The "No Child Left Behind" act has parents curious about the process. -, South Georgia News, Weather, Sports

The "No Child Left Behind" act has parents curious about the process.

August 21, 2003

Albany-- After a progress report was released naming schools on the needs improvement list, many parents were left with questions about the "No Child Left Behind" act. Parents are concerned why so many south Georgia schools are on the list. Educators say, the truth is, south Georgia school's are improving.

Turner elementary has improved dramatically in reading, English and language arts and mathematics, but there is room for more improvement, and that is what the "No Child Left Behind" act is designed to accomplish. "We want to make sure we have a good strong partnership between the child, the parent, the school and the community," said Congressman Sanford Bishop.

Parents were encouraged to stay involved with their children's education. Congressman Bishop said "When there's parental involvement children are excited and get involved. Without it, children do not perform at the maximum." Michelle Jackson is the parent of a first grader. "Parents are the foundation for a child's success and the more involved the parent is, the more successful a child can be," explained Jackson.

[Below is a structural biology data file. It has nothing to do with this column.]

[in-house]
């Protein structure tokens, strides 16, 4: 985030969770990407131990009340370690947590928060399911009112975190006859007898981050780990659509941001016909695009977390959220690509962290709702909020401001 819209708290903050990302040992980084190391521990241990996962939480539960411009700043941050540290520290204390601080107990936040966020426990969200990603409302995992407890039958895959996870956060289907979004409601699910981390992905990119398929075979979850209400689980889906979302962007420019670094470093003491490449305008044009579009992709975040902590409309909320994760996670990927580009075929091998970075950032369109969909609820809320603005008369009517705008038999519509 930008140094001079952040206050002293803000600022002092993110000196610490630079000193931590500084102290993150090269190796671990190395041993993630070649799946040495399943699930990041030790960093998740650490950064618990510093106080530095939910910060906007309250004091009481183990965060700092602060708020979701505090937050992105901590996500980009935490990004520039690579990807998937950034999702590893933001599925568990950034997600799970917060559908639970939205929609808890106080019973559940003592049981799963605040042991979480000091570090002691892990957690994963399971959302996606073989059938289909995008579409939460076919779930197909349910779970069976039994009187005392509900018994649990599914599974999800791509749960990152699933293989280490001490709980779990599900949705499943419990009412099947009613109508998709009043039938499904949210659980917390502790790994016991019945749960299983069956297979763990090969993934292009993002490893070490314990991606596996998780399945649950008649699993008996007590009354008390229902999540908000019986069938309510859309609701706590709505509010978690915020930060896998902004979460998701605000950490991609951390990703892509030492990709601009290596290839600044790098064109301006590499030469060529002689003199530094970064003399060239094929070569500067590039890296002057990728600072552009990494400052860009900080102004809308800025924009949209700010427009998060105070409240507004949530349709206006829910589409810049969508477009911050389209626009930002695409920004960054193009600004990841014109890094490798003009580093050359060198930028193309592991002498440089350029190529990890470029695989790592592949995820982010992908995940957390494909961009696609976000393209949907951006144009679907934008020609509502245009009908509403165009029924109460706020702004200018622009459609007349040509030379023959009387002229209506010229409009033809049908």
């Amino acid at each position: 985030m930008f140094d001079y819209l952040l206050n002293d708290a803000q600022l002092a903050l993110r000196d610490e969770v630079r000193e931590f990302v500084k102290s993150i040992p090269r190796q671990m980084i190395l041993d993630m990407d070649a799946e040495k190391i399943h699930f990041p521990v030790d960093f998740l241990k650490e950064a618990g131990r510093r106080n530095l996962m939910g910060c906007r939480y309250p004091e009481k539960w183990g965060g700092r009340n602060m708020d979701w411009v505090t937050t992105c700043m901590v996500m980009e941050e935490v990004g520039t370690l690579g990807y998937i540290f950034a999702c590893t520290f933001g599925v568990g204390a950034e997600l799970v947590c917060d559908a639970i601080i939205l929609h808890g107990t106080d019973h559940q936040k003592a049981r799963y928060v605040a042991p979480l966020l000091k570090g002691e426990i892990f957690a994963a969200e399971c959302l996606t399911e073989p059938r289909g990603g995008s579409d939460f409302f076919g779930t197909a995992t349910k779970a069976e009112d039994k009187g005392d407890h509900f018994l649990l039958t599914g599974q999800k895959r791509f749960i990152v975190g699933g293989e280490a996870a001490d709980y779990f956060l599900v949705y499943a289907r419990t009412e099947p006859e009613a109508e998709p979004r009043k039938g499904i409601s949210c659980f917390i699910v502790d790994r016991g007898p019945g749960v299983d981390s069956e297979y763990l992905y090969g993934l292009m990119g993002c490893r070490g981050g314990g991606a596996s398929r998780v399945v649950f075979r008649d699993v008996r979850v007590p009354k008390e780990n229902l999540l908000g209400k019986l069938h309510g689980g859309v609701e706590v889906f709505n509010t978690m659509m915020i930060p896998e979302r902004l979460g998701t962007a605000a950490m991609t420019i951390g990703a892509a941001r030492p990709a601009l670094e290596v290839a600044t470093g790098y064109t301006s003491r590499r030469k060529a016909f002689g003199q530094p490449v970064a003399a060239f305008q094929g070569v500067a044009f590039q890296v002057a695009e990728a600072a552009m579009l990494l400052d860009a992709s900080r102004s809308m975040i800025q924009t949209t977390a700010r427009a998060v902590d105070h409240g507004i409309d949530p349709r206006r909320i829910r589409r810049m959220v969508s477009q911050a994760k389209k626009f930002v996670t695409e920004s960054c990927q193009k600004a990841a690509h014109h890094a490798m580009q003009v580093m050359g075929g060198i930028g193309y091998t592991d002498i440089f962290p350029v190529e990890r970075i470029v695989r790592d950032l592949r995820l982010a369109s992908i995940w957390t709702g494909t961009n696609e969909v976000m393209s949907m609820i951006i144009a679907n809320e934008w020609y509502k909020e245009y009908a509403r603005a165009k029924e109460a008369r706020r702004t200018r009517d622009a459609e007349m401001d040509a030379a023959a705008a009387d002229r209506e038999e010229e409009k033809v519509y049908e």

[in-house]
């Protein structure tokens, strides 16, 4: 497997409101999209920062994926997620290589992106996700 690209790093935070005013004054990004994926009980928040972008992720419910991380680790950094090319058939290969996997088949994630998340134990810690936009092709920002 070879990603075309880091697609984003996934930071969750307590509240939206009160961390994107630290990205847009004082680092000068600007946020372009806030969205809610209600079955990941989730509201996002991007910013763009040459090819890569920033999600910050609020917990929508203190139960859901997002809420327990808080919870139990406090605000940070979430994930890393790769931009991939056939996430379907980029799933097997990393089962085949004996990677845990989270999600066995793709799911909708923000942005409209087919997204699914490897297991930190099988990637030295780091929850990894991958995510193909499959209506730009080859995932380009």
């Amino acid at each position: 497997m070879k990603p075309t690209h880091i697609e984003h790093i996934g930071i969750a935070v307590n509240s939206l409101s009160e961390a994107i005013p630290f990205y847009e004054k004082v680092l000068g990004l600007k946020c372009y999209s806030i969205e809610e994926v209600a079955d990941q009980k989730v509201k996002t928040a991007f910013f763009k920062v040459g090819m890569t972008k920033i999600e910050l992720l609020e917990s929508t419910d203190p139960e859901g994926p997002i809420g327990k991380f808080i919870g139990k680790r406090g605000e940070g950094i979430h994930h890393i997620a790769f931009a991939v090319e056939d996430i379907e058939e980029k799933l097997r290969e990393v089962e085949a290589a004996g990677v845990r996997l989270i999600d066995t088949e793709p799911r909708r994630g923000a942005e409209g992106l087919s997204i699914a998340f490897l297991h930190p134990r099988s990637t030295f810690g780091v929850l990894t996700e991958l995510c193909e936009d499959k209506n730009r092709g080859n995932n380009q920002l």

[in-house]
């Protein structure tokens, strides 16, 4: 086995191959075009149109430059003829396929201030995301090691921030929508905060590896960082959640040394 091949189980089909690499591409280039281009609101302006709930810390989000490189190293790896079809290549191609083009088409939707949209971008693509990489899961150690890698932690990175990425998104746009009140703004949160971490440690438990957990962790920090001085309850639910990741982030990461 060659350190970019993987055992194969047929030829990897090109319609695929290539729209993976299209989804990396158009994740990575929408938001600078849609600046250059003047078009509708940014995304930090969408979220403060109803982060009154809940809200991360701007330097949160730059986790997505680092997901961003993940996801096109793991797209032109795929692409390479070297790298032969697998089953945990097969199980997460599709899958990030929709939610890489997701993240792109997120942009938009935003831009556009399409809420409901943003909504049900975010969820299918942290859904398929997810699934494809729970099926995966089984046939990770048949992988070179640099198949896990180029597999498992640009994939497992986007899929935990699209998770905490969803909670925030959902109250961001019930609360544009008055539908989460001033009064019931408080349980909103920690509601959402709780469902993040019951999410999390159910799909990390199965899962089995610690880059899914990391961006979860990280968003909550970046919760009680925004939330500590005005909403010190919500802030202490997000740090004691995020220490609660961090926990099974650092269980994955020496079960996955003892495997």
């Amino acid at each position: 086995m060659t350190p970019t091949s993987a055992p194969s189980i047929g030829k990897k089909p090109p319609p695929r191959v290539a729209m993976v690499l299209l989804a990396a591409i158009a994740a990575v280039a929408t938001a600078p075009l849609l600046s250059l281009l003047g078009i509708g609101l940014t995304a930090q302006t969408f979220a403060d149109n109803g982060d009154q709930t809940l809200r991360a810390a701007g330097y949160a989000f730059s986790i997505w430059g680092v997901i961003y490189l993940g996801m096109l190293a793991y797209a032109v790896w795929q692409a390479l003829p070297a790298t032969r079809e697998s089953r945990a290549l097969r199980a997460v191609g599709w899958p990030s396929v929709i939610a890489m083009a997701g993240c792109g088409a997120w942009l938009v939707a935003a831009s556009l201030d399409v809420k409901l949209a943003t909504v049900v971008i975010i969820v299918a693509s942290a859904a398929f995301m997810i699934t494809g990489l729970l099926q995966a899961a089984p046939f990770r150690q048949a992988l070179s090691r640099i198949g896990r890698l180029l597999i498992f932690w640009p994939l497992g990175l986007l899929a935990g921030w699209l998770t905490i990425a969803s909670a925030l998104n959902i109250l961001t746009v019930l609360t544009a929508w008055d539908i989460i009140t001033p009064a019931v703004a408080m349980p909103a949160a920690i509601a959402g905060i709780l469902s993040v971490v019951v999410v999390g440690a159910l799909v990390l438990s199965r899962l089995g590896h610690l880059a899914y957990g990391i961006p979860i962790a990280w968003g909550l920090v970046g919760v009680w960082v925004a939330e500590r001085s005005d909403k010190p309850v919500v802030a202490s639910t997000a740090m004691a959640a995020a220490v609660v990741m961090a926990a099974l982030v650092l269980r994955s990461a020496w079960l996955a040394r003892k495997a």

Parents often feel helpless when their children ask for assistance but they were assured today that help is available. A fter the meeting and explanations about the policy, parents seemed a little more confident.

 It is now just a matter of staying informed and involved to keep south Georgia kids ahead.

Parents were also reminded that they can meet with administrators to discuss the qualifications of their children's teachers.

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